hardback 7"x7" photobook + hardback 7"x7" photobook + C30 + C30 + download code encased in a handmade wooden box
Dreamhouse consists of two high-quality photobooks and two tapes in a lovely wooden case. One book juxtaposes architectural details of men's bodies with architectural details of buildings and the other book juxtaposes architectural details of women's bodies with architectural details of buildings.
Porn, basically. For people who are sexually attracted to architecture.
Photographers featured in Dreamhouse are:
black opal 2005
Juan D Quintero
Laurence Philomene Oliver
Maria Luisa Corapi
Minno Ramirez Terron
The music contained on the tapes is a "soundtrack" of sorts. One tape is a mix of Blue Tapes artists Whitney George, Guzzlemug, Prayer and We are Bright & Broken. The other tape is a collage piece - called Sleeping in Houses - themed on architecture, memory and dreams, by Thank You, Merciless Onlookers.
(note: products in the 'blue book' series are not available as part of the tape subscription)
God Is In The TV review:
This is a book review. But Blue Book One: Dreamhouse is not a book. It is more like a blister-pack of coffee-table conversation pieces: a montage of photography, architecture and music entombed lovingly in a wooden box. It’s publication is an exciting one. Two books, two accompanying aural collages, and a challenge. Let’s start with the books.
Spread 7” by 7” on my desk, each page opens as a window to its opposite, mirroring images of the body with highly-textured photographs of buildings. The natural world sits on the left, from which faces and fauna draw us into a myriad of personal reflections; the urban landscape sits on the right. The juxtaposition is an obvious one – as obvious as the male-female split that separates books One and Two. But in the centre, formed in the space between like a strip of skyline between two skyscrapers, Dreamhouse draws its focus from the opposites’ point of interchange, and excels in doing so. The natural (the emotional, the sensual, the interior) is presented hand-in-hand with the designed (the powerful, the stationary, the lifeless); through this we can see each one in the light of the other. We see not just traces but unmistakable signifiers of personality in architecture: a perfect way to highlight the human personality as itself ‘designed’. Steel girders run opposite the structures of bone under skin. Through their natural counterparts, the buildings take on aspects of authority, androgyny, flair, spirituality… The photographs collide with each other, fuse with each other, fulfil and replace each other. A block of flats, the very image of immobility, is given movement by the introduction of light into its three-dimensional parameter; time provides the standstill with a story. Symmetry describes the careful selection of our clothes, our hair, our make-up: everything that aspires to the conscious image. Asymmetry catches the architecture off-guard, showing us the mutation, rupture and decay in nature and the man-made. The exterior, with a visual eloquence shared by all the photographers in the collection, gives us an insight into the interior and marries form and feeling in an unusual way. How do you feel at the foot of a skyscraper? Terror, at the immensity of its unregulated power (the Tower of Babel), or pride in its testament to the human achievement over the hostility of nature? Photographs of the body evoke similar questions: how do we respond to the perfections and imperfections of others, and what does that tell us about the way we view ourselves? The collection’s title, Dreamhouse (crossing the double-fantasy of our relationships with architecture and the subconscious), gives us a strong indication that the answers may be found, ultimately and for better or worse, in our imagination. The accompanying music, an ensemble of unorthodox instrumentation, technology, noise, and discomfort, provides us with a similar stimulus. The essence of minimalism running through much of the soundtrack does well to reflect the shrinking of music in the face of great architecture. The contemplative use of negative space turns us back towards the faces frozen as if in meditation on the left-hand page. The mixture of sounds, mostly defying conventional rhythm, supports an imaginary photomontage that, though lacking humour, responds well to the various themes of the photographs. The credit for the success of the collection as a whole, however, must lie with the photographers, whose composition can only be described as ecstatic.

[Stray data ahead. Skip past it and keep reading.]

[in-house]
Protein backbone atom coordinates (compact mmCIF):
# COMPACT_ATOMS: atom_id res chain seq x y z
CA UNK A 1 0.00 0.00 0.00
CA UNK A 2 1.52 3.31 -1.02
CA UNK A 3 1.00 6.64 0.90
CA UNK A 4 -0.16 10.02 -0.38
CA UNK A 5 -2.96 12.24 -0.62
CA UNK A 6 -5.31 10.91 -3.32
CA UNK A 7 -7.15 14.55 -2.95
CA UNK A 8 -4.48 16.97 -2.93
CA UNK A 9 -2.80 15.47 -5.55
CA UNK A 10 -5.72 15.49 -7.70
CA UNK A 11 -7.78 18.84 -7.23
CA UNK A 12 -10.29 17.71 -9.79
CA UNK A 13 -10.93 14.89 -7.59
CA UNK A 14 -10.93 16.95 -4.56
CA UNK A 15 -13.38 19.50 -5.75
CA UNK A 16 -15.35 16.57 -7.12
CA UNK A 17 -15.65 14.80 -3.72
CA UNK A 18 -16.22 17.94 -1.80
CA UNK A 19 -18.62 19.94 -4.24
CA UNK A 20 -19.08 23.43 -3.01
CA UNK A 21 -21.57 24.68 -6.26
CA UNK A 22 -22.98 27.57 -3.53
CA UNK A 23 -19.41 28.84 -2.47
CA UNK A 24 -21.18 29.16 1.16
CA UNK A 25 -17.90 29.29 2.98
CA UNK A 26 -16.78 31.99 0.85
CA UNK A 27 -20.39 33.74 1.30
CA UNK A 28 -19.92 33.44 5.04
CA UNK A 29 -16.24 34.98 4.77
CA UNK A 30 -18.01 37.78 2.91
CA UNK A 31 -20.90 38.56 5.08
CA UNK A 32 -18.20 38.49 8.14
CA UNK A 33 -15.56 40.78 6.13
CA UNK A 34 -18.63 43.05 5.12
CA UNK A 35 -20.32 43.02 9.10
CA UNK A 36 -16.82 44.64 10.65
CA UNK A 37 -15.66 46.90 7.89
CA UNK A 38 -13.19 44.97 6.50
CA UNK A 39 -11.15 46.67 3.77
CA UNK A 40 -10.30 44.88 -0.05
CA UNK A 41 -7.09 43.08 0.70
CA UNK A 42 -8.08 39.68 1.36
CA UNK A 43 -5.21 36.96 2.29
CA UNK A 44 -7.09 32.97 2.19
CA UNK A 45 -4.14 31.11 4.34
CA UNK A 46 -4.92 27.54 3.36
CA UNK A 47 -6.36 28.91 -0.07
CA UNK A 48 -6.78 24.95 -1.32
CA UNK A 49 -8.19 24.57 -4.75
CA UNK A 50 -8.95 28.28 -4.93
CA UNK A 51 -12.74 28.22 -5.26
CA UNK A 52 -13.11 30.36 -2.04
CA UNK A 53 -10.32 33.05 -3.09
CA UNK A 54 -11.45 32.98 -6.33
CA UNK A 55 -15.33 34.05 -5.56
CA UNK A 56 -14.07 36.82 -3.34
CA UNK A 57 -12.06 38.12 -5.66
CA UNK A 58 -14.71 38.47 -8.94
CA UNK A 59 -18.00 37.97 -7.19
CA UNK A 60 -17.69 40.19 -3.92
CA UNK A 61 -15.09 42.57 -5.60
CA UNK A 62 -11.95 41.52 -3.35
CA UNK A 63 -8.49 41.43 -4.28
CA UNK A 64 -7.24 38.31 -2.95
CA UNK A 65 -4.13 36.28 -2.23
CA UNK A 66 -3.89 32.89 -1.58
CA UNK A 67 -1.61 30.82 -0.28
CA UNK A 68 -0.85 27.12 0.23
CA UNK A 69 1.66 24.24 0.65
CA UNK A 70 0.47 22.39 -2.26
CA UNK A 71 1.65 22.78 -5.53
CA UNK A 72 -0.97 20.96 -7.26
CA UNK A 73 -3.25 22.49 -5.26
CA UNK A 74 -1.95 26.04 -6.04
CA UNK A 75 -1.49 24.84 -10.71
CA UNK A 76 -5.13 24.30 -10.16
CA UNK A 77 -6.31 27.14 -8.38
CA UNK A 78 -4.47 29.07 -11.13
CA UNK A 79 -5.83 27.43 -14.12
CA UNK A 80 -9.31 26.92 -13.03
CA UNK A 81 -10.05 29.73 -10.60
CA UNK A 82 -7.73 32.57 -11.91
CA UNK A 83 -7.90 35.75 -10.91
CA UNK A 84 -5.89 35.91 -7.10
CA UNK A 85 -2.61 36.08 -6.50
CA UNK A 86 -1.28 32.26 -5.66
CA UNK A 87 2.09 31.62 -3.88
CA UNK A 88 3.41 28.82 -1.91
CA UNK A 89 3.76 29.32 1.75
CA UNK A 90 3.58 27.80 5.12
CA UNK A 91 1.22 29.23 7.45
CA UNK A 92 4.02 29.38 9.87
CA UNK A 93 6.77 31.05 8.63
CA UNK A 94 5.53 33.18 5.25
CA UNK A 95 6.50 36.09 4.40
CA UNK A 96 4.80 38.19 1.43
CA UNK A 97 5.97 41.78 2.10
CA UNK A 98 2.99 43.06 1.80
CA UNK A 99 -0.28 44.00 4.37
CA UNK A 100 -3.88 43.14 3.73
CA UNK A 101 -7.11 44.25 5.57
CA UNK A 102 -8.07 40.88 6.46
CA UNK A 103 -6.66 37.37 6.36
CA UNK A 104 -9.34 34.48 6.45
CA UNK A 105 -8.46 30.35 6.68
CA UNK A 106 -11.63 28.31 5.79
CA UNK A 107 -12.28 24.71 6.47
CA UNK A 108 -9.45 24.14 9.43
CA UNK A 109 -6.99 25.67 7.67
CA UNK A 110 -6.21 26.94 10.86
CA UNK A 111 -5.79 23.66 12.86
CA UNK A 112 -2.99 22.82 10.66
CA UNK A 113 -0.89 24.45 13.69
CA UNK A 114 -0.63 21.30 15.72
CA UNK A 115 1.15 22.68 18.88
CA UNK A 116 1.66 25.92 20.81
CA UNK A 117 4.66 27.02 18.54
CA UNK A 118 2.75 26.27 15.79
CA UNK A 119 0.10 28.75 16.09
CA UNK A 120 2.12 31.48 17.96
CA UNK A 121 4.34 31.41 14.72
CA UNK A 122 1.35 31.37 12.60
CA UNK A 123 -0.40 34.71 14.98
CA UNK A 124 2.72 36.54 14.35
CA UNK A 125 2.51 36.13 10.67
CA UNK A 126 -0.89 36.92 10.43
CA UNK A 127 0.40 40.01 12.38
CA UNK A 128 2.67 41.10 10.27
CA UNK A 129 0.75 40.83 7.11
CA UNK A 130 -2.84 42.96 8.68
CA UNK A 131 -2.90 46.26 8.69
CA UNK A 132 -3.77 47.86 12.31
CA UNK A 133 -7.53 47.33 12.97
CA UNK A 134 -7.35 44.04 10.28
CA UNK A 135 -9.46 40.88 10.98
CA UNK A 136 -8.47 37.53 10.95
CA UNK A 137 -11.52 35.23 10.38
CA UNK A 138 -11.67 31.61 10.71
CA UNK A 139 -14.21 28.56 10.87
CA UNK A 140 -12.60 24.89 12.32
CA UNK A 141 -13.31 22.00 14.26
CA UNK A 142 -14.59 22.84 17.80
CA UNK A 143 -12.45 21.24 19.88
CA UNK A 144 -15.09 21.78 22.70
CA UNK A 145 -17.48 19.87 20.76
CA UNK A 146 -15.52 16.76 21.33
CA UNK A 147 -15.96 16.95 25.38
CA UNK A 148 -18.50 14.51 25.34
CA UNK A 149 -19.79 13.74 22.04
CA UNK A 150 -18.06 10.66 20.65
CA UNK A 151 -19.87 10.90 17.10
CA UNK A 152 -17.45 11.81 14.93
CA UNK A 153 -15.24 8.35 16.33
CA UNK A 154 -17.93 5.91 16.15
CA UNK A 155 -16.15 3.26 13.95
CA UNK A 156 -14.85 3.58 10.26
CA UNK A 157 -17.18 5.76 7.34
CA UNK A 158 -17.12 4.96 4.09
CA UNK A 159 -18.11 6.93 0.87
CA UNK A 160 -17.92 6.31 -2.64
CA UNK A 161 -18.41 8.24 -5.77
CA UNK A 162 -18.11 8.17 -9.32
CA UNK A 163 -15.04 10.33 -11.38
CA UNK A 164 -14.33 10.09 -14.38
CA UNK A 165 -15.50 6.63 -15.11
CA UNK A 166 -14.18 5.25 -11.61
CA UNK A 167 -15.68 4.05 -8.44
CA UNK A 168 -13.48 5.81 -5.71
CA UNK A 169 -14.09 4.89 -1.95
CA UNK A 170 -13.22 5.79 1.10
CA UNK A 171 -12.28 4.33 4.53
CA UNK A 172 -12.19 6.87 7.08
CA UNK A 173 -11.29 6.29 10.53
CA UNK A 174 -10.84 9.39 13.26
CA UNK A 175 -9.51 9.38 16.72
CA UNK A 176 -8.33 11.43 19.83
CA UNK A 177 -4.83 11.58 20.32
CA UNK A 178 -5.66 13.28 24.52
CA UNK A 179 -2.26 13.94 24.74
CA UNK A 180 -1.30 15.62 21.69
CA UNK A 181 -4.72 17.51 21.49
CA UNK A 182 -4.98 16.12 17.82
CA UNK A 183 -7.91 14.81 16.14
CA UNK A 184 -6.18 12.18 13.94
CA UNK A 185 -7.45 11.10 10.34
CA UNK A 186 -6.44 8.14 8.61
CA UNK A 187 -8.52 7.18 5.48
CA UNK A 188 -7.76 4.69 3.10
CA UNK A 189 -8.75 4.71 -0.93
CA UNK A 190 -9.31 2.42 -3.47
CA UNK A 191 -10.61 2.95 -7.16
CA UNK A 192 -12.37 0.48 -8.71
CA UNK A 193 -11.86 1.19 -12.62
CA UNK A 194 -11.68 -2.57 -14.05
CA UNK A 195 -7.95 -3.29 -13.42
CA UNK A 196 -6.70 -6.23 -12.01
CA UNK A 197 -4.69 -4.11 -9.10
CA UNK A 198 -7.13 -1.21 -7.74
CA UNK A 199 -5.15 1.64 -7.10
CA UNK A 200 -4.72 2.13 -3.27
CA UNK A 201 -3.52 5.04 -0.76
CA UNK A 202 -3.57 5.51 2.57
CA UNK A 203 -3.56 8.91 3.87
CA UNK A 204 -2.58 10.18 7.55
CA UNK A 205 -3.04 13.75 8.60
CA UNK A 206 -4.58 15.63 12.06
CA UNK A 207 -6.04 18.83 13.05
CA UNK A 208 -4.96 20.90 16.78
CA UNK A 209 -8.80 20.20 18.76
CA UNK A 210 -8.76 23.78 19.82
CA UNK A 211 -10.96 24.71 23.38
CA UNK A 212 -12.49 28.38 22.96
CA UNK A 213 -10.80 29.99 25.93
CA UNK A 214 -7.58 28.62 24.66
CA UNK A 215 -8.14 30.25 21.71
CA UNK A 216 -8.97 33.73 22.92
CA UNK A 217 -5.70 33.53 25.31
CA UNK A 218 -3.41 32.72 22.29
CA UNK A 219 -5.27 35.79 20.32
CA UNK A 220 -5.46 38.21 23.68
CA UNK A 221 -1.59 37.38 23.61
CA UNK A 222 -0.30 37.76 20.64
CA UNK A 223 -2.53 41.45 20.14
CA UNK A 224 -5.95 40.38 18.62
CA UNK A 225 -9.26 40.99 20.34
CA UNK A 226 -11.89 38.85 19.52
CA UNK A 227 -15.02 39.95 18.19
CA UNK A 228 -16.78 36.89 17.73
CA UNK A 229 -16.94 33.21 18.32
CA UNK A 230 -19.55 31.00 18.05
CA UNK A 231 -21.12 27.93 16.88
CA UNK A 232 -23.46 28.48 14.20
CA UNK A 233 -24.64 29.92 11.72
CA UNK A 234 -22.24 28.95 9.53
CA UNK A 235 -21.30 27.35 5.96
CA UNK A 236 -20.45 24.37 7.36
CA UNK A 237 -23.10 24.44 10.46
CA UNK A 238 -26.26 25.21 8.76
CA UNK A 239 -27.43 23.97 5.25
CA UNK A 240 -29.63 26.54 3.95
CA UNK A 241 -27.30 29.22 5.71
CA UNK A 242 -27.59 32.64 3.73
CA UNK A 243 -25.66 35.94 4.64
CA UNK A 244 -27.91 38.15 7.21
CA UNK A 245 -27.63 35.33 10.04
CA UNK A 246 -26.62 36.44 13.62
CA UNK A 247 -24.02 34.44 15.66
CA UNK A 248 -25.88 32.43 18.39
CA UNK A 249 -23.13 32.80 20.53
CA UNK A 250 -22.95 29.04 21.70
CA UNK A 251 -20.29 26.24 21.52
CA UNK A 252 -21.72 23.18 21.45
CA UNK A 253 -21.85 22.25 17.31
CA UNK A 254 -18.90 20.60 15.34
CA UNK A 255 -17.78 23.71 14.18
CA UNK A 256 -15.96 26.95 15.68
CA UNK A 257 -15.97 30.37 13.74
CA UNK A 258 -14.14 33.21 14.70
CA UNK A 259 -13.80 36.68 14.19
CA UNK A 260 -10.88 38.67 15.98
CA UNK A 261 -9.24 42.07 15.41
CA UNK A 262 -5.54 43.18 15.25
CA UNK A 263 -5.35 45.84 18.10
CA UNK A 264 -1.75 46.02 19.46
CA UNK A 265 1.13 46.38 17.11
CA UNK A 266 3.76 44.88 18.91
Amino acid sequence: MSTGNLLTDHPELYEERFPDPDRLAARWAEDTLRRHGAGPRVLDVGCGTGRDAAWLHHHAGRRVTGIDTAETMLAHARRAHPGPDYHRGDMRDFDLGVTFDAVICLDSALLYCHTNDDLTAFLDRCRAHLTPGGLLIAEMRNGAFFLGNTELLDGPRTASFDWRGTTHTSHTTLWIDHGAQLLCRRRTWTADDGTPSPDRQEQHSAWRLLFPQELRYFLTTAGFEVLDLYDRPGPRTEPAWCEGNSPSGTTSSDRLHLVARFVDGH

Dreamhouse screams to us a simple fact: the world is urban. We are born into it; the city has become our natural environment. It is no wonder then that we should be a reflection of our architecture as much as our architecture should be a reflection of us. The urban environment is an extension of the natural world; it is a human gesture, an expression of our biological selves. The Dreamhouse photographs, capturing this aspect of modernity exquisitely, tell a story of which we are all a part. Its role is to place this story onto the coffee-table, and to open a discussion. The price of such a portfolio is, unsurprisingly, steep, and the publication may find itself spread mainly in the lobbies of photography studios and design firms, but regardless, the work makes a lasting impression. It is an archive of meaning in life, and as such, deserves the highest respect.